Tuesday, September 17, 2013

Oregon, Chapter 2: Forts, Waterfalls, and the Painted Hills

The next part of our trip was an exercise in contrasts:  We started in a yurt at Fort Stevens State Park on the mouth of the Columbia River - basically as far northwest in Oregon as you can go and ended up in John Day in eastern Oregon. We traveled from one of the wettest parts of Oregon to one of the driest over the course of three days, seeing amazing waterfalls, beautiful landscapes, and eating great food along the way.
We visited Fort Clatsop, which is between Fort Stevens State Park and Astoria, Oregon. This is the site where Lewis and Clark overwintered on their expedition. It was cool to see a site that I had read quite a bit about. The fort is a reconstruction based on Clark's drawings and some of the other men's drawings and descriptions. The museum has a nice collection of artifacts from the expedition as well.
A Banana Slug on a trail at Fort Clatsop. This is a little one - only about four inches long.
Mushrooms on a moss-covered log along the same trail as the banana slug.

After our visit to Fort Clatsop, we had to make our way to Portland to pick up a friend at the airport. In spite of my assurances that it doesn't usually rain in Oregon at the beginning of September, it was pouring in Portland when we picked him up.
We spent the night in a lovely hotel in Cascade Locks, Oregon. Cascade Locks is conveniently located near Oregon's most famous waterfall:  Multnomah Falls. The sun had nearly set by the time we got there, which actually turned out to be a nice thing.  There were only a few other people at a site that is usually completely overrun, the light was perfect for taking pictures of the falls,  and we got to eat a very nice dinner in the lodge. The upper falls are 542 feet high and the lower cascade is 69 feet high.
The view of the lower cascade from the bridge.

We got up the next morning and went for a drive and a hike in the Columbia Gorge to see more waterfalls. It was still raining.
Latourell Falls (249 ft) in the western end of the Columbia Gorge. We wound up driving more of the Columbia Gorge Scenic Highway than we had planned because it was raining so hard in the morning that none of us had a strong motivation to hike.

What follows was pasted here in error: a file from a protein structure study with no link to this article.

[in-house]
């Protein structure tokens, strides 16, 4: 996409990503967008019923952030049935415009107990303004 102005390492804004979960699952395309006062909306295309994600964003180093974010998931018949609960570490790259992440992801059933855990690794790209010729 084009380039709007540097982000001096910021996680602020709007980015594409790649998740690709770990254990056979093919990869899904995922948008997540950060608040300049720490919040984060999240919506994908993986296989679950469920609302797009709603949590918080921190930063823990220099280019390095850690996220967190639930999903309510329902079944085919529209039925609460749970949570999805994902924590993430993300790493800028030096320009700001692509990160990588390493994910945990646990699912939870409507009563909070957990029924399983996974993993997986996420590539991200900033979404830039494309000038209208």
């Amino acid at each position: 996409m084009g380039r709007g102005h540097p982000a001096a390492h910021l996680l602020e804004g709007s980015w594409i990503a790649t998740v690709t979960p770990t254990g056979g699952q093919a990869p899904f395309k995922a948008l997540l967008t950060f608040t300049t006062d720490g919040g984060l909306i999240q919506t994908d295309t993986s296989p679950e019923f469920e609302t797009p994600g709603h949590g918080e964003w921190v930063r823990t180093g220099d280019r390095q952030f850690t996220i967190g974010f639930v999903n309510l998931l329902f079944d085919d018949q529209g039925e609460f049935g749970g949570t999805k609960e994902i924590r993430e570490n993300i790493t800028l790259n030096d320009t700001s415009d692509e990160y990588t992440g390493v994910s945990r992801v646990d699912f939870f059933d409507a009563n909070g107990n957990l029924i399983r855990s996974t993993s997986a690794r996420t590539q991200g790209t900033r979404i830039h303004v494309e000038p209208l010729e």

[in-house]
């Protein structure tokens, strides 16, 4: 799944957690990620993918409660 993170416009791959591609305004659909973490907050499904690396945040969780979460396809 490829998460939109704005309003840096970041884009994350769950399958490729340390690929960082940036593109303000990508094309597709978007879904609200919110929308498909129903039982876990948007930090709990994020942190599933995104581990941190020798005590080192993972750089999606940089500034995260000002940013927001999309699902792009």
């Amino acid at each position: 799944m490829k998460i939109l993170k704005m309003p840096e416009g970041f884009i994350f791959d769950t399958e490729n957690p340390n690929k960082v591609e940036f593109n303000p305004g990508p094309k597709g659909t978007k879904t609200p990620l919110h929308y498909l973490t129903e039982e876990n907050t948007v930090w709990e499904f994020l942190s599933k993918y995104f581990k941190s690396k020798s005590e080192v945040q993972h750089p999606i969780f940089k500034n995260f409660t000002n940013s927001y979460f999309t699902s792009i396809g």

The rain finally let up somewhat, so we hiked the Oneota Trail to Triple Falls.
Triple Falls (~130 ft) on Oneota Creek. If you look closely, you can see a bridge across the creek above the falls in the top center of the photo.
Oneota Creek above Triple Falls.

After lunch, we began making our way east, towards John Day, Oregon and the beginning of Cycle Oregon. 
The weather improved as we drove east on I-84 through the Columbia Gorge. We stopped at a scenic overlook that had a great view of the Gorge. This is looking west towards Cascade Locks and Portland.
The plan was to drive south from Hood River and make a side trip to Timberline Lodge on Mount Hood, where we do a little bit of hiking (walking around, really) on the Timberline Trail. It seemed like a reasonable plan at the time. In fact, as we drove south from Hood River, this was our view of Mt. Hood. Unfortunately, on the other side of the mountain, it was about 40 degrees, raining, and the visibility was approximately 10 feet. We opted to sit inside at the bar at Timberline Lodge instead of hiking. Given the beauty of the building and the coziness of the bar, it wasn't really a loss.
Continuing east, we left the mountains and, just like that, we left the rain behind. This is taken from Highway 26, just 40 miles or so southeast of Timberline Lodge on Mount Hood. Mt. Jefferson is in the background.
On our way to John Day, we stopped at the Painted Hills unit of John Day Fossil Beds National Monument. We didn't get to spend much time there, but it was spectacular.
The view from one of the overlooks in the monument. From here, we drove another hour to John Day.

Tomorrow, I'll post pictures from Cycle Oregon.

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